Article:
While Mr. Tuberville’s hold on the nomination process prevents large-batch confirmations of military nominees, the Senate can still confirm nominees through its normal procedural rules, but this makes for a slower process.

Secretary of Defense Lloyd Austin alluded to the delay in confirmations during Mr. Gilday’s relinquishment ceremony on Monday.

“As you know, more than 300 nominations for our outstanding general and flag officers are now being held up in the United States Senate. That includes our top uniformed leaders and our next Chief of Naval Operations,” Mr. Austin said. “Because of this blanket hold, starting today, for the first time in the history of the Department of Defense, three of our military services are operating without Senate-confirmed leaders.”

Last month, U.S. Marine Corps Commandant Gen. David H. Berger retired, making the Marine Corps the first U.S. military branch without a senate-confirmed chief of staff since Mr. Tuberville placed his hold. Last week, U.S. Army Chief of Staff Gen. James McConville also retired, leaving a second service without a Senate-confirmed Chief of Staff.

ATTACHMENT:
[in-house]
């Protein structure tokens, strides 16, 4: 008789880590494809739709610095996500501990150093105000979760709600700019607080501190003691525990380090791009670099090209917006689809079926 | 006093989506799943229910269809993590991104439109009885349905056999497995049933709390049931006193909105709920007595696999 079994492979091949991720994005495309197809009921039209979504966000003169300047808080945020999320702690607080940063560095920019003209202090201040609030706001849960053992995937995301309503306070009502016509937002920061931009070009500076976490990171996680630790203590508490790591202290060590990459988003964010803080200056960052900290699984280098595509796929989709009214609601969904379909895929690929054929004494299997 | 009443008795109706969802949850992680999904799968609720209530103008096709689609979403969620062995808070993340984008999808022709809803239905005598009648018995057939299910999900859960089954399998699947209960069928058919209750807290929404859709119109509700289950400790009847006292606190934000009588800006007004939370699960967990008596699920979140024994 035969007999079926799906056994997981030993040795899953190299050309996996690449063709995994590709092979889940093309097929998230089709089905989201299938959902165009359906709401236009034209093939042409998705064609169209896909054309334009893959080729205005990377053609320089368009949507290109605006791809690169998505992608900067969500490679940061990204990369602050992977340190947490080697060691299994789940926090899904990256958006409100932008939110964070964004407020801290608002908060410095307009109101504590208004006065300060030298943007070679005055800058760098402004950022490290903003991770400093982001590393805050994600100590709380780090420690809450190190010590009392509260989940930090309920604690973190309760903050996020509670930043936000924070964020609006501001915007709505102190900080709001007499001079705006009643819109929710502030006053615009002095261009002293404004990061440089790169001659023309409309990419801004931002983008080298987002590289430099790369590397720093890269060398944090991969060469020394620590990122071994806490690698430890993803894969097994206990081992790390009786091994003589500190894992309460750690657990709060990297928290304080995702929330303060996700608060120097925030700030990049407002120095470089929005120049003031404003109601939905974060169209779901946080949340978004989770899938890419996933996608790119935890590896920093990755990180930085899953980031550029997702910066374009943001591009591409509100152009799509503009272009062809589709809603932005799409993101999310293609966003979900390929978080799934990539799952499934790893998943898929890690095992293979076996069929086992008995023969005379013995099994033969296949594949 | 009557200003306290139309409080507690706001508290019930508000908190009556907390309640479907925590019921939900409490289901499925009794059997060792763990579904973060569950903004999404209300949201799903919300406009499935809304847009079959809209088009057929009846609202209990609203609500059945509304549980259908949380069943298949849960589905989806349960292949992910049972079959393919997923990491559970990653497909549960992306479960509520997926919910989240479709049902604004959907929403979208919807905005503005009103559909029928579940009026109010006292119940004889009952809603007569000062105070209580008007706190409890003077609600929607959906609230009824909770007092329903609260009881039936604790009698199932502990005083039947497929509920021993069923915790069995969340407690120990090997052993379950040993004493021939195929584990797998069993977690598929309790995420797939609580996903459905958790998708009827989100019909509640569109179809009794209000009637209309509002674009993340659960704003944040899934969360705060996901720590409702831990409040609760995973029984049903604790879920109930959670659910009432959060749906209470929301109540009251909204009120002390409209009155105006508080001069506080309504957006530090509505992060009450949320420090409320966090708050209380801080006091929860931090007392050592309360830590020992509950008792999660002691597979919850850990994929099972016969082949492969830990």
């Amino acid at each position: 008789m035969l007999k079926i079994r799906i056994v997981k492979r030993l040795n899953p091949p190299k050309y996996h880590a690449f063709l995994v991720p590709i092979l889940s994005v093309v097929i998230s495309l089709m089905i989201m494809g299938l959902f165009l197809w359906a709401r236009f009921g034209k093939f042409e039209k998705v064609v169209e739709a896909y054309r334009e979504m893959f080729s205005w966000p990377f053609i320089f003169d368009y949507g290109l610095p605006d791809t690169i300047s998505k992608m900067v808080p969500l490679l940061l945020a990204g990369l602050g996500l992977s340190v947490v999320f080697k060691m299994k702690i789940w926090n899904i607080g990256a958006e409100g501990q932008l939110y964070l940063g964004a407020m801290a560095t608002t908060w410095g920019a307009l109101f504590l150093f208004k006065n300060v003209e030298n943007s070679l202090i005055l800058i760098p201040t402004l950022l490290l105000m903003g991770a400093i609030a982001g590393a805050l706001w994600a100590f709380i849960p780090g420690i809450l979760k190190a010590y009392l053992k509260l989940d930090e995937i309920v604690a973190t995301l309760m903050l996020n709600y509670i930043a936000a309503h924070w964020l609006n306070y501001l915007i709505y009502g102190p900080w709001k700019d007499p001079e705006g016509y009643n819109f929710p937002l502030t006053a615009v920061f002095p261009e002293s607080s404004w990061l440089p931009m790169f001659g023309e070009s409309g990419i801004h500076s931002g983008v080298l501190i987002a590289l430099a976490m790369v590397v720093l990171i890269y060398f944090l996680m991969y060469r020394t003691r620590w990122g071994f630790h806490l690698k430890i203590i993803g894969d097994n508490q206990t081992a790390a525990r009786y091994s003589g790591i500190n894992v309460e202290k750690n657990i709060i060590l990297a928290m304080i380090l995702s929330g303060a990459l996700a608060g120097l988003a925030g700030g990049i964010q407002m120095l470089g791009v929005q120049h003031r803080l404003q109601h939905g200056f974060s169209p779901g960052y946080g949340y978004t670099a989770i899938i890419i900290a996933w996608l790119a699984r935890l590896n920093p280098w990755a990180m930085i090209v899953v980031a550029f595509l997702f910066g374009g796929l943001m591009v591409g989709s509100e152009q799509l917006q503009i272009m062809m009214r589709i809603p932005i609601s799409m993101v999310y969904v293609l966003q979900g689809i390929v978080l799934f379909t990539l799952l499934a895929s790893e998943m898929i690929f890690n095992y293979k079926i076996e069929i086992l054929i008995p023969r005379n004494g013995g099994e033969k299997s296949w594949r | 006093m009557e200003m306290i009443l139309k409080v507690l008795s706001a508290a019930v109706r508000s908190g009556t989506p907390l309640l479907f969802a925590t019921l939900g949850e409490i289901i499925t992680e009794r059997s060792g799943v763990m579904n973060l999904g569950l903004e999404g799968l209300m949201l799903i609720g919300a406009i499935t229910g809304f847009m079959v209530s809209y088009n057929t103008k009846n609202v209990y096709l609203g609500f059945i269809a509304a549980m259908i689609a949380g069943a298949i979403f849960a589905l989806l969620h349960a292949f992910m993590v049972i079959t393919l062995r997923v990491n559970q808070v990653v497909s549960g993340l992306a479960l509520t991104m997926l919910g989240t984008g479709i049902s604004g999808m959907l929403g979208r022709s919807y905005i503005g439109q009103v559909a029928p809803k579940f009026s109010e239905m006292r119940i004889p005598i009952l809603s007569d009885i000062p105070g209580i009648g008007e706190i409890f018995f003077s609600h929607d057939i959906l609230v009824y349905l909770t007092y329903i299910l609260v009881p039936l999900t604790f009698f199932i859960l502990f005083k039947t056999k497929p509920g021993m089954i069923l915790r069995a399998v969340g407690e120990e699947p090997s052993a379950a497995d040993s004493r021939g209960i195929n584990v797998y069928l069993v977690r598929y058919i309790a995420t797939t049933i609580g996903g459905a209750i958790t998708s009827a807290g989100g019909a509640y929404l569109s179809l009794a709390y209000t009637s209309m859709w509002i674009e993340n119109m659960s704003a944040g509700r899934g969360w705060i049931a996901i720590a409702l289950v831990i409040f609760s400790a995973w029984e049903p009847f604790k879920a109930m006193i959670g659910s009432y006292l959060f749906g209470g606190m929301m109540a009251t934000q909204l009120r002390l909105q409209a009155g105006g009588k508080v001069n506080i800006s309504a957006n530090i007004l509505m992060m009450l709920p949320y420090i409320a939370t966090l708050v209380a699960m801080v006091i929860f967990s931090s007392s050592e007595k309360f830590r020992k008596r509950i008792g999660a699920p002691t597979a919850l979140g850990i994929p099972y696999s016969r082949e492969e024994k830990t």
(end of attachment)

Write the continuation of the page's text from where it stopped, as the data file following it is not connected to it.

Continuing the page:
In his Monday remarks, Mr. Austin said the continued hold on military nominations is “unprecedented, it is unnecessary, and it is unsafe.”

“Smooth and swift transitions of confirmed leadership are central to the defense of the United States and to the full strength of the most lethal fighting force in history, and it’s time for the Senate to confirm all of our superbly qualified military nominees, including the 33rd Chief of Naval Operations,” Mr. Austin added.

Tuberville Hasn’t Budged

Despite pressure from the Biden administration and Senate Democrats, there have been no indications that Mr. Tuberville is willing to lift his hold on the military nomination process without the DOD reversing its abortion travel policy.
At a July 14 North Atlantic Treaty Organization (NATO) press conference in Finland, President Joe Biden accused Mr. Tuberville of “jeopardizing U.S. security” with his hold. When a reporter at the NATO press conference asked if President Biden would be willing to speak with Mr. Tuberville to reach a compromise, the president replied, “I'd be willing to talk to him if I thought there’s any possibility he was changing this ridiculous position he has.”